September 08, 2004
Serpentine Dissolved In Sulfuric Acid Could Capture Carbon Dioxide
The naturally occurring mineral serpentine sequesters carbon dioxide very slowly over eons. Some Penn State researchers have found that by dissolving serpentine in sulfuric acid they can produce compounds that will very rapidly bind to carbon dioxide.
The metamorphic mineral serpentine -- or magnesium silicate hydroxide -- is composed of magnesium, silicon and oxygen and is plentiful. He researchers used material from the Cedar Hills quarry on the Pennsylvania/ Maryland border for this study, but the mineral is available in large quantities in many places. The U.S. deposits of the minerals that can be used for this process – serpentine and ovivine – can sequester all the carbon dioxide emissions produced from fossil fuels.
"Previous researchers investigating serpentine for use in sequestering carbon dioxide have crushed serpentine very finely, to sizes smaller than beach sand, but, even at these small sizes, it takes high temperatures to speed up the reaction, "says Maroto-Valer. "With our method, we do not need to crush it that fine and we do not need high temperatures. In fact, the reaction gives off heat. Our method is much less energy expensive."
They aren't done developing this method to the point of being practically useful. Also, there is no big push in the United States at this point to reduce carbon dioxide emissions. Still, this could turn out to be a useful technique if global warming is eventually proven to be a serious problem.
They crush serpentine, dissolve it in sulfuric acid, treat part of it with sodium hydroxide, and the result will react with carbon dioxide to produce magnesium carbonate or magnasite.
The researchers, who also include John M. Andresen, director of the Consortium for Premium Carbon Products from Coal (CPCPC), the Energy Institute; Yinzhi Zhang, post doctoral fellow, the Energy Institute; Matthew E. Kuchta, graduate student in geo-environmental engineering, all at Penn State; and Dan J. Fauth, U.S. Department of Energy's National Energy Laboratory in Pittsburgh, dissolved the crushed serpentine in sulfuric acid.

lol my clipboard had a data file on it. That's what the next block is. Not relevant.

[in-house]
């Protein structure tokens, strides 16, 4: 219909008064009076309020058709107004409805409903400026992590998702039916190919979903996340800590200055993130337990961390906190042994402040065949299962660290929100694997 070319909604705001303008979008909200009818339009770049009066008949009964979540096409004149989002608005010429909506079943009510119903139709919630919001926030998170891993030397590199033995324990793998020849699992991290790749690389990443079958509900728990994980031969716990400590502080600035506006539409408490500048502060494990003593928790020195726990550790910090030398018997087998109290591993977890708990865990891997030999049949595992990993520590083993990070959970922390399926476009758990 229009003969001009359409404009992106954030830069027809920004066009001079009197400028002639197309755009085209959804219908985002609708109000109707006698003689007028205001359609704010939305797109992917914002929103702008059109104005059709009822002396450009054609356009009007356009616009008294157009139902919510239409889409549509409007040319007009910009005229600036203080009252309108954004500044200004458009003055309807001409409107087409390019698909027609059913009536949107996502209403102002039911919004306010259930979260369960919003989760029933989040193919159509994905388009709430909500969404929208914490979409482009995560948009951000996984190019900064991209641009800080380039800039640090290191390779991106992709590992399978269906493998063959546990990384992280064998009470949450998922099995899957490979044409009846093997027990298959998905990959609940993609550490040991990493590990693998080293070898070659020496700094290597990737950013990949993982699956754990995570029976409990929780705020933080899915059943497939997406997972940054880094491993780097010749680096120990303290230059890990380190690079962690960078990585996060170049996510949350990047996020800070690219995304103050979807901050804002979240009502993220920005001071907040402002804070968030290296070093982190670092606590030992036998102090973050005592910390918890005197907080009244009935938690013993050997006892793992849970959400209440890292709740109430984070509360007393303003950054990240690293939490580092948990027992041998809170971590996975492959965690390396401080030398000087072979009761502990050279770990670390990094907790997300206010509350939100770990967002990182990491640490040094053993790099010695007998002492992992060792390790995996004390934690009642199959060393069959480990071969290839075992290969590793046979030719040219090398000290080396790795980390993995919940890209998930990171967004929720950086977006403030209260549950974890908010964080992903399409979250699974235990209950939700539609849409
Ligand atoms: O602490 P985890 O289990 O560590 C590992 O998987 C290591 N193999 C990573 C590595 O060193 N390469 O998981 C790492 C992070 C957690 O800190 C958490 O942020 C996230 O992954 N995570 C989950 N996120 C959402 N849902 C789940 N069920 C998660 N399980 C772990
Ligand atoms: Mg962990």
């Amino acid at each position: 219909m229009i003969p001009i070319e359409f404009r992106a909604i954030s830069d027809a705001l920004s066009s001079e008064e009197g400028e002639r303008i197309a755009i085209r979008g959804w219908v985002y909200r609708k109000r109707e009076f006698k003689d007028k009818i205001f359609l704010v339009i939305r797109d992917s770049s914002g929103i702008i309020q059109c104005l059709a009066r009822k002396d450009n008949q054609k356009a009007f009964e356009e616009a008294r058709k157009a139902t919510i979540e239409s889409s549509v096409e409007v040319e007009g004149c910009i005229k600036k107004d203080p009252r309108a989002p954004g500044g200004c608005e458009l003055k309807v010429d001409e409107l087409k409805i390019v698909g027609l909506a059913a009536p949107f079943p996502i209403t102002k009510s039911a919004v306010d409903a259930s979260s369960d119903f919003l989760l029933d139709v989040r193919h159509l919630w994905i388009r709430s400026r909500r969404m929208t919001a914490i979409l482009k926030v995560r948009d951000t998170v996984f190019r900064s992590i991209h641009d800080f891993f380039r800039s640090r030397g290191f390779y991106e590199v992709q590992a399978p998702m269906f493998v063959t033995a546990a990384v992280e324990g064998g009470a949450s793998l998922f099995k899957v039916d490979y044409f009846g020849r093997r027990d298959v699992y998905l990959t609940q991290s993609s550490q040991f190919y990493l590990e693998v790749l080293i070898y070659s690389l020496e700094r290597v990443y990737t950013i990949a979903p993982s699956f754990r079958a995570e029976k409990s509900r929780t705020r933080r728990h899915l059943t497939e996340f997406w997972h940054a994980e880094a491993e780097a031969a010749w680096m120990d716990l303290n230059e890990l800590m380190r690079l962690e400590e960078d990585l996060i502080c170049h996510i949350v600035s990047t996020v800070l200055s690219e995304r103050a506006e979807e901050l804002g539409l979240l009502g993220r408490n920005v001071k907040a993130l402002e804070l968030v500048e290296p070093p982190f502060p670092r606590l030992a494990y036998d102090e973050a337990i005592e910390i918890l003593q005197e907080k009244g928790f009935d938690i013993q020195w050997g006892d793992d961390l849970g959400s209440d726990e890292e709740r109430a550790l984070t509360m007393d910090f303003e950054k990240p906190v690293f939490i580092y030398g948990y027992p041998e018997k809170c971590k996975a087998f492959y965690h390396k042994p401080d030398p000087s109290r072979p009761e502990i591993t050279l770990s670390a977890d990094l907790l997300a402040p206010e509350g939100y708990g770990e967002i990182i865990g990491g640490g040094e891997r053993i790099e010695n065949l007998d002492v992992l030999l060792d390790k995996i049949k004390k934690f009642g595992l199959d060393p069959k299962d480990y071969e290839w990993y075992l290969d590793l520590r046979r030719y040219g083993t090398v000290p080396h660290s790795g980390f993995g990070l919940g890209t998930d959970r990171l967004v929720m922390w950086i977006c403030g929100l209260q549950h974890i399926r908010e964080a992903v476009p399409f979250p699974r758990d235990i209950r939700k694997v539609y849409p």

When serpentine dissolves in sulfuric acid, the silicon in the mineral becomes silicon dioxide, or sand, and falls to the bottom, while the magnesium becomes magnesium sulfate. Treating some of this magnesium sulfate with sodium hydroxide also creates some magnesium hydroxide. The researchers were able to convert large amounts of the serpentine's magnesium to these chemicals providing large surface areas for reactions to occur in solution at room temperature.
Carbon dioxide passed through the solution of magnesium sulfate and magnesium hydroxide converts both to magnesium carbonate or magnesite, which becomes a solid and falls to the bottom. This solid can be used to manufacture construction blocks and there is also a small market for hydrated magnesium carbonate in the cosmetics industry. The silicon dioxide can be used to remove sulfur dioxide from the flue gases, which can subsequently be converted to sulfuric acid to use in the first part of the process.
"The high surface area of the silicon dioxide makes it a natural sorbent for capturing more carbon dioxide and sulfur dioxide," says Maroto-Valer.
Suppose coal can be made to burn extremely cleanly without even generating carbon dioxide emissions. Add in future advances in battery technology that make batteries light enough and cheap enough to be used in electric cars. Then at some point we might burn coal to supply electricity to charge batteries in electric cars.
This is a good idea, to try to achieve C02 balance. At least until climate trends are better defined.